The O'Shells had one supervised visit with Alyssa, according to Paul Cuin. The baby turned her head away from her parents several times and authorities interpreted that as confirmation of abuse.
Dave O'Shell became a chief suspect when he admitted that he often held her by the legs upside down -- which he said made the baby smile, according to the Post.
Cuin said the signs of SMA were evident in Alyssa, "but no one saw it" until the baby's foster mother took her to the doctor because she was failing to thrive.
A pediatrician at Children's Hospital noticed the classic symptoms: the baby's thumb turned inward, a "bell-shaped" stomach and "frogs legs" that wouldn't straighten, according to Cuin. Alyssa's breathing was labored and she struggled to hold her head up.
Suspicious, the doctor called for genetic tests, but no one alerted Alyssa's parents, according to Cuin.
"If they had had a little bit of hope," Cuin said, "this all would have been different.
On July 9, the results confirmed SMA, and on July 11, a caseworker called the Cuins' lawyer. The O'Shells had been dead nearly two weeks.
By July 16 the Cuins went to court and a judge granted them custody.
The Cuins defend their son-in-law against abuse charges, but are still struggling to understand why he murdered their daughter.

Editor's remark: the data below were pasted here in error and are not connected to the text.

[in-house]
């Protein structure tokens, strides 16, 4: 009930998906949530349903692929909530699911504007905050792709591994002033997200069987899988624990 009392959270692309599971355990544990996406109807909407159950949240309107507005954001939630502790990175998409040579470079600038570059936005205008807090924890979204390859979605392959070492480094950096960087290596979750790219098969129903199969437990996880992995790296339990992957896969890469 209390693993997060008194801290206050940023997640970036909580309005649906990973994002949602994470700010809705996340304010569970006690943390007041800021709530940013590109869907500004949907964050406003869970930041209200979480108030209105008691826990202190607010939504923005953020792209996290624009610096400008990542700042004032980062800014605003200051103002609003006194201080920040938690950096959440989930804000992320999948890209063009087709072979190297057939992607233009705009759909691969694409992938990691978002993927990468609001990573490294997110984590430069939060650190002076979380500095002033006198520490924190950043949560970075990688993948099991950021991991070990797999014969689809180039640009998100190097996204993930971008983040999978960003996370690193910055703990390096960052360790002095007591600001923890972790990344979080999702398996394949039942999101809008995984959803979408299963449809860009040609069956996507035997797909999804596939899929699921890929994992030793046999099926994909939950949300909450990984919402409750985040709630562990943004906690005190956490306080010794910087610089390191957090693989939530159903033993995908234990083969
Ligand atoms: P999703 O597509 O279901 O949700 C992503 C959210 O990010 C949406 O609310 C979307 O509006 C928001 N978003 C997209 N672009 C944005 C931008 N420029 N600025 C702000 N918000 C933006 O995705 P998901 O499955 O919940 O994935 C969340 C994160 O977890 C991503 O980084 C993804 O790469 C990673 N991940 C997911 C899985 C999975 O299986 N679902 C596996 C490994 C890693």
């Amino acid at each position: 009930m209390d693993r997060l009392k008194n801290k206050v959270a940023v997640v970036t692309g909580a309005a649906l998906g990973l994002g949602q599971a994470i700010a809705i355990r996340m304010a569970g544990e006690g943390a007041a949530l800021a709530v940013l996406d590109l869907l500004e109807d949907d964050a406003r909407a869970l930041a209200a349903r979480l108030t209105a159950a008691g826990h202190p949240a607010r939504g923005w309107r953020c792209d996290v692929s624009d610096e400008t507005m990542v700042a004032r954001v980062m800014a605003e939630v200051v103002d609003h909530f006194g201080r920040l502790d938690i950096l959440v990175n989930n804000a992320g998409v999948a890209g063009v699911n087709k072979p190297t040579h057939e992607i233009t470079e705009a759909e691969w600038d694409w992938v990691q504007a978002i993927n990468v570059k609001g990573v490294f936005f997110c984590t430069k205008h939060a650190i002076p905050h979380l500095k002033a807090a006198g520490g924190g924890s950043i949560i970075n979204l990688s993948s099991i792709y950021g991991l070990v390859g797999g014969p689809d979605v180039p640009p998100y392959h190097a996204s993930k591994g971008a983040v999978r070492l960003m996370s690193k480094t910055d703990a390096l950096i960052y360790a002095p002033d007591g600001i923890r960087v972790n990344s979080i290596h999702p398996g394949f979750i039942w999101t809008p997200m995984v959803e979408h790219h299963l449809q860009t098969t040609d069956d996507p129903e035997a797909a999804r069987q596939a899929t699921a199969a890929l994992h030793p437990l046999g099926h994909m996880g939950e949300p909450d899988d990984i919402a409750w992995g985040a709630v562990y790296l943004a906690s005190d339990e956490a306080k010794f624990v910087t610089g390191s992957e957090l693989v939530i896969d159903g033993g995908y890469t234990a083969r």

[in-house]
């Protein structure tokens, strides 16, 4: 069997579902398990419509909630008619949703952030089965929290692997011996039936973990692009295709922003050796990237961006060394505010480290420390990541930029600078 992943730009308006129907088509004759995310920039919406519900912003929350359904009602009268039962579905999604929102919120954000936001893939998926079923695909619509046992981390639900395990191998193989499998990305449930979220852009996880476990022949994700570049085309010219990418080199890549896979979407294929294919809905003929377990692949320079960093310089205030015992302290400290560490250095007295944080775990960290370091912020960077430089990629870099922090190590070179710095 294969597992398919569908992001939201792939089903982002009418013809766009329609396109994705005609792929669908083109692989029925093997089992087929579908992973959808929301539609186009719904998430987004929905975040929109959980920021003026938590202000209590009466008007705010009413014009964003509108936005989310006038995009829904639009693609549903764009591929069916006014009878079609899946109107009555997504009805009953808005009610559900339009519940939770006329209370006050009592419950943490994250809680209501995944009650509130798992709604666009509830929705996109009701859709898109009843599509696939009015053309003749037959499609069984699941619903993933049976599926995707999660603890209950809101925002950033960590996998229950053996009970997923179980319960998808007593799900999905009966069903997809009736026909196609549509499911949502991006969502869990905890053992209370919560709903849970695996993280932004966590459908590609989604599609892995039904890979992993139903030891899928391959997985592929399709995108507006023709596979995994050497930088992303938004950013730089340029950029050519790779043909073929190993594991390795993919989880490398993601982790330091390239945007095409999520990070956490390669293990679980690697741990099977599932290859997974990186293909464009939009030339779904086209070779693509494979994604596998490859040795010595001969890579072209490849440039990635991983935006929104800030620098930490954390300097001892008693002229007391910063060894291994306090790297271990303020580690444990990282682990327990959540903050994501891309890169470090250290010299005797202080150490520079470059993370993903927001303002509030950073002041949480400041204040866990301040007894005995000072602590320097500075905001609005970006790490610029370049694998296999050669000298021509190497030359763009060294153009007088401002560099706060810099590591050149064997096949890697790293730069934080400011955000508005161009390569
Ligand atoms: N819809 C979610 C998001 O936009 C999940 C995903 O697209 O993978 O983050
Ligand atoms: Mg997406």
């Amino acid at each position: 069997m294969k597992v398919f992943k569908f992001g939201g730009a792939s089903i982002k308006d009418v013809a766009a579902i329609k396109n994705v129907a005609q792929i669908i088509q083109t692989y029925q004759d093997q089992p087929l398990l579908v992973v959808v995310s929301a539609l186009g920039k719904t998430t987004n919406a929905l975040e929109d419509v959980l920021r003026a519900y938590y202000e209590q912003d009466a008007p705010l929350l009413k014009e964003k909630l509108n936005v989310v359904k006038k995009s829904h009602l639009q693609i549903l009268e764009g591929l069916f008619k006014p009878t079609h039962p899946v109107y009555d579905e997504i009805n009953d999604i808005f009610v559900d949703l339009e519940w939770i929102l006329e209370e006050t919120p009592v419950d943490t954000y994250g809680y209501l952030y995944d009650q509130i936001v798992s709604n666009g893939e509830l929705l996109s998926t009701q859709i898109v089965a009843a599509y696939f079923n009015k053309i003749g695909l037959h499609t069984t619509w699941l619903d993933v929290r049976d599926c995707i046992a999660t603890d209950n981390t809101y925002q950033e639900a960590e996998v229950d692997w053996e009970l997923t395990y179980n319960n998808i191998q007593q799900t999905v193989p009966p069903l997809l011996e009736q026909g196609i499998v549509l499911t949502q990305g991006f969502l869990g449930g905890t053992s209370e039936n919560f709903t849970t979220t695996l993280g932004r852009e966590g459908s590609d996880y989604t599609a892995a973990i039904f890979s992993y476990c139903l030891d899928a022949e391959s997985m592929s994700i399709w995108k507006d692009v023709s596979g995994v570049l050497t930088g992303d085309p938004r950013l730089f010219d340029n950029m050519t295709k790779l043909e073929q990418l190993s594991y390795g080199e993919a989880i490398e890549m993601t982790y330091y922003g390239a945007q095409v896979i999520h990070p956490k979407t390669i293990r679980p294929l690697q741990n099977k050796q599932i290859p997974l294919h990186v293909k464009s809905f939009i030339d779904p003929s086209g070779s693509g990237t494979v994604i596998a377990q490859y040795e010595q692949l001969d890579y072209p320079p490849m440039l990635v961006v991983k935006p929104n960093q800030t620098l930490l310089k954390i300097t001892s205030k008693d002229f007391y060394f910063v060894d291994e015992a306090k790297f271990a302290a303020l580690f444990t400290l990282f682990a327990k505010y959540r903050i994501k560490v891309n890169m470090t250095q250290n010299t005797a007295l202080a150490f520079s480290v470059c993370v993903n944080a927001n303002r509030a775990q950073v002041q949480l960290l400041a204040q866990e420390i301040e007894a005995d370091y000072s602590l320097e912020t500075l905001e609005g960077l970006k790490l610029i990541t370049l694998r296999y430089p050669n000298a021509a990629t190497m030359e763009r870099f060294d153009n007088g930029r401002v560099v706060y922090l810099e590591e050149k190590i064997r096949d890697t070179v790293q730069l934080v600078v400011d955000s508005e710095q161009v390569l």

"David was a very stable individual," said Cuin. "It shocked us. But I fully understand the pressures he was under."
Cuin said O'Shell had lost all hope, told by his lawyer that he would go to prison and lose not only his daughter, but his wife, his job and his military status. If arrested on felony abuse, he would have had to raise $50,000 bail.
Two days before the murder-suicide, O'Shell told his wife he was "going to shoot people" so police would have a reason to arrest him, according to the Denver Post. He became increasingly despondent.
One June 30, the couple was scheduled to meet with lawyers and a criminal investigator about the abuse charges. Jackie Cuin tried to call her daughter but got no answer.
She went to check on her at the house, but was too afraid to enter, calling her husband.
Paul Cuin found the bodies: Tiffany, who had been shot in the head twice, was covered in blood in bed. Dave's legs were sticking out the bedroom doorway.
"I haven't forgiven him," said Cuin. "And I don't know if I will ever be able to."
Cuin and his wife now live day-by-day, and their awareness campaign is what keeps them going.
"We don't want the kids' death to be in vain," he said. "We want something good to come of it."
"I don't have a problem at all with social services coming and taking a child and doing an investigation," said Cuin. "There is a need for this service. There are bad people out there and kids need to be protected."
"But the system did the opposite," he said. "It tore a family apart."